Book Reviews

I Never Promised You A Rose Garden by Joanne Greenberg | Book Review

I Never Promised You A Rose Garden by Joanne Greenberg | Book Review I Never Promised You A Rose Garden by Joanne Greenberg
Genres: American Literature, Fiction, Illness
Original Publication Date: 1964
Find the Author: Website, Goodreads, Amazon

A modern classic, I Never Promised You a Rose Garden remains every bit as poignant, gripping, and relevant today as when it was first published. Enveloped in the dark inner kingdom of her schizophrenia, sixteen-year-old Deborah is haunted by private tormentors that isolate her from the outside world. With the reluctant and fearful consent of her parents, she enters a mental hospital where she will spend the next three years battling to regain her sanity with the help of a gifted psychiatrist. As Deborah struggles toward the possibility of the “normal” life she and her family hope for, the reader is inexorably drawn into her private suffering and deep determination to confront her demons.

I Never Promised You A Rose Garden Became A Sensation Upon Publication

This book is a semi-autobiographical novel about Joanne Greenberg’s time spent at a prominent psychiatric hospital when she was 16 years old.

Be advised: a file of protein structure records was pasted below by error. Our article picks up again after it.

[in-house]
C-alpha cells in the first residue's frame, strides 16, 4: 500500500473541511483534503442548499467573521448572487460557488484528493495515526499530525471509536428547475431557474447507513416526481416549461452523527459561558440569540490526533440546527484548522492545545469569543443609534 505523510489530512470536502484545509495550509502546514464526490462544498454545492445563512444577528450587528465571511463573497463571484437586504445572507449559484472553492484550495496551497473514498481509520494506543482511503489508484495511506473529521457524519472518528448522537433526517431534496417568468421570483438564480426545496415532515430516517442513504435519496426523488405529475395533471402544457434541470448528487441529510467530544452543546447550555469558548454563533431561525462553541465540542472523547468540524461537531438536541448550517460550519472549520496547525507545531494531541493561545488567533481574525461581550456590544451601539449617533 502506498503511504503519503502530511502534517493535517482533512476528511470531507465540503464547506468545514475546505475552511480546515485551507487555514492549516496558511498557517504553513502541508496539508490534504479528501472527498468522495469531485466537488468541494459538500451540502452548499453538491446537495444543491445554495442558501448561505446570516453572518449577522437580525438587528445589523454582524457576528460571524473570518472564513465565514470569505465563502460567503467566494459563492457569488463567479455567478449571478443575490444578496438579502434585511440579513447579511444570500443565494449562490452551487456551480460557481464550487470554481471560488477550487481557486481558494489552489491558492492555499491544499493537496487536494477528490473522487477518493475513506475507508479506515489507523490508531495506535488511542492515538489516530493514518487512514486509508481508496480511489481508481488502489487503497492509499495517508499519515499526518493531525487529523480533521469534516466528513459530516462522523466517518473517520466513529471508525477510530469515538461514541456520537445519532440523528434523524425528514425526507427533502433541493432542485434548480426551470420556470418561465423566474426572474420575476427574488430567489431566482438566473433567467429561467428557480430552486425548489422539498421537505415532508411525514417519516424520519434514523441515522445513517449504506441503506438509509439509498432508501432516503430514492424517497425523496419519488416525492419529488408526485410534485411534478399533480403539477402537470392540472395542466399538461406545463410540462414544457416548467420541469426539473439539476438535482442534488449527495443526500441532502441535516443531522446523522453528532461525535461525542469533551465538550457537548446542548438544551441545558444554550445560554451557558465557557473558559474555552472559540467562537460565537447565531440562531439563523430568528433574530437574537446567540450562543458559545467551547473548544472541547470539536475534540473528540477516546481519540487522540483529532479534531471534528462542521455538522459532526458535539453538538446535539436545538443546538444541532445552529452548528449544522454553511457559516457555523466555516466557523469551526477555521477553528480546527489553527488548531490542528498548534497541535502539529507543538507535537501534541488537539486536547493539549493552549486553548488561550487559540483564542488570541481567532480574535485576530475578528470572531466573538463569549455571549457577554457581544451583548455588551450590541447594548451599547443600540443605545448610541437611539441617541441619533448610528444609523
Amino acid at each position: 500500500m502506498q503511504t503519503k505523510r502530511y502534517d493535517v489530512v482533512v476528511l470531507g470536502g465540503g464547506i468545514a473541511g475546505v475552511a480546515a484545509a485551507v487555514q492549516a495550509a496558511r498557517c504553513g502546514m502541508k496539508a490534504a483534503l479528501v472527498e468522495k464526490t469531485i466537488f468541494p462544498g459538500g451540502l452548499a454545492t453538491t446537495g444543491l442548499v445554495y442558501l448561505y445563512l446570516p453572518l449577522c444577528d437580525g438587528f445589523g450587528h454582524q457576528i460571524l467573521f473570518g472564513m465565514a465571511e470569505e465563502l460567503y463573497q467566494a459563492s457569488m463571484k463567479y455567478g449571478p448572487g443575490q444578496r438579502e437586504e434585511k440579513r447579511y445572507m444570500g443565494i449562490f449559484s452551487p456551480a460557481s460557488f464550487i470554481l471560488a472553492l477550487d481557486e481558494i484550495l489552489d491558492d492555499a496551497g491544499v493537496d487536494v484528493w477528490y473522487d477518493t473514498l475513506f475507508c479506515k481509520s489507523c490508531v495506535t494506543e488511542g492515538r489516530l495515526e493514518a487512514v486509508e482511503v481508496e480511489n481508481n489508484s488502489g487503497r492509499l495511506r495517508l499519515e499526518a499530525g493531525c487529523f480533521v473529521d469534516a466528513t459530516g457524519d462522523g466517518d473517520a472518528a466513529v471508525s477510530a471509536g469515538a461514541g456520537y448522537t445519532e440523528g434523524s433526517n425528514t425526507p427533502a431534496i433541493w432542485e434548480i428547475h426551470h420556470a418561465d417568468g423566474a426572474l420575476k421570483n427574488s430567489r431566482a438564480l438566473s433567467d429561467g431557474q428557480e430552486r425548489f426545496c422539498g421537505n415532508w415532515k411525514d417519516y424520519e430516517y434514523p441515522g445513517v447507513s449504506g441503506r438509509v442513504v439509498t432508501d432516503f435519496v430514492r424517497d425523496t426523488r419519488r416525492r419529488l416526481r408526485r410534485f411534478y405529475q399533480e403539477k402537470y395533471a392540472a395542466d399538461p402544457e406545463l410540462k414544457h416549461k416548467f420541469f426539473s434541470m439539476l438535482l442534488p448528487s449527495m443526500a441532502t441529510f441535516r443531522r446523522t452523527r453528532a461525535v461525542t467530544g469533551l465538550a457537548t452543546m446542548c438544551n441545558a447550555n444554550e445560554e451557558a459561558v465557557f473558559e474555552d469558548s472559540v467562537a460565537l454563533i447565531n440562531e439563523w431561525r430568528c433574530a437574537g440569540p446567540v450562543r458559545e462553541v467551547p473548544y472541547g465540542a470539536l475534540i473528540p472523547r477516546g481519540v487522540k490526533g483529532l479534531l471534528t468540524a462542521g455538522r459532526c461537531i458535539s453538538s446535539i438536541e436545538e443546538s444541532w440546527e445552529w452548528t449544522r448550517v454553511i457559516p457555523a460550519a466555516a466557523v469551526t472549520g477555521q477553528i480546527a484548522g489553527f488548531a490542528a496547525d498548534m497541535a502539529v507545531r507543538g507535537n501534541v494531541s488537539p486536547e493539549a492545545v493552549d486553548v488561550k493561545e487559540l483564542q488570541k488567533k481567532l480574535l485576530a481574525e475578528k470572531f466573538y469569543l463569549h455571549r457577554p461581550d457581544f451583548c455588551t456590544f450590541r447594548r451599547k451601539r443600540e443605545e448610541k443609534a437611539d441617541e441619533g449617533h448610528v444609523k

It was just republished this month in a Penguin Classics edition.

The setting is in the late 1940s, after World War II, The Holocaust, and Hiroshima.

Deborah Blau is a girl who is deeply disturbed.

She cannot tolerate the “real” world, so she has invented an imaginary Kingdom. This Kingdom, called Yr, is a place of comfort for her. But lately, it is not comforting at all.

She has been committed to a private psychiatric hospital. Her parents are devastated. Mental illness had a terrible stigma in those days.

They were used to a certain bitter precocity in their child, but they could not see it now in the familiar face that they were trying to convince themselves they could estrange. The father kept thinking: How could strangers be right? She’s ours . . . all her life. They don’t know her. It’s a mistake –a mistake!

Back in those days, hospital stays for psychiatric treatments could last for years. They did not have the medications they have now.

Deborah is assigned to Dr. Fried, a brilliant psychiatrist with a worldwide reputation. They connect to each other from the beginning.

As Dr. Fried thinks just before she meets Deborah for the first time:

Sometimes, she thought ruefully, the world is much sicker than the inmates of its institutions. She remembered Tilda, in the hospital in Germany, at a time when Hitler was on the other side of its walls and not even she could say which side was sane.

Deborah dealt with anti-Semitism and the cruelty of other children.

When she was 5 years old she had two operations to remove a tumor in the urethra.

This was a devastating experience for young Deborah, as the doctors didn’t take her fears and pain seriously.

Deborah Escapes Into A Fantasy World Where She Can’t Feel Pain

After all this trauma, Deborah creates a fantasy world to escape the real world: